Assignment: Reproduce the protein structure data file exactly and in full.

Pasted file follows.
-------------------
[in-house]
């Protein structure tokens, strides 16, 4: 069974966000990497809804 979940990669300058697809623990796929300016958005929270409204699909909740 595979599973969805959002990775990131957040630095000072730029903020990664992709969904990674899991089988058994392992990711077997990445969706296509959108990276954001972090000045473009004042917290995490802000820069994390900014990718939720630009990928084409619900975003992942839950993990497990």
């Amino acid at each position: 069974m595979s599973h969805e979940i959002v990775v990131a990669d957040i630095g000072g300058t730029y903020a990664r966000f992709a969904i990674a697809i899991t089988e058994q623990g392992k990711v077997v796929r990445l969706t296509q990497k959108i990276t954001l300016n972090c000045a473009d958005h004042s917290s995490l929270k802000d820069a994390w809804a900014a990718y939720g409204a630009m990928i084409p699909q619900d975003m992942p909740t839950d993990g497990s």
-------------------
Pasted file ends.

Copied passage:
[in-house]
């Protein structure tokens, strides 16, 4: 069974966000990497809804 979940990669300058697809623990796929300016958005929270409204699909909740 595979599973969805959002990775990131957040630095000072730029903020990664992709969904990674899991089988058994392992990711077997990445969706296509959108990276954001972090000045473009004042917290995490802000820069994390900014990718939720630009990928084409619900975003992942839950993990497990």
């Amino acid at each position: 069974m595979s599973h969805e979940i959002v990775v990131a990669d957040i630095g000072g300058t730029y903020a990664r966000f992709a969904i990674a697809i899991t089988e058994q623990g392992k990711v077997v796929r990445l969706t296509q990497k959108i990276t954001l300016n972090c000045a473009d958005h004042s917290s995490l929270k802000d820069a994390w809804a900014a990718y939720g409204a630009m990928i084409p699909q619900d975003m992942p909740t839950d993990g497990s």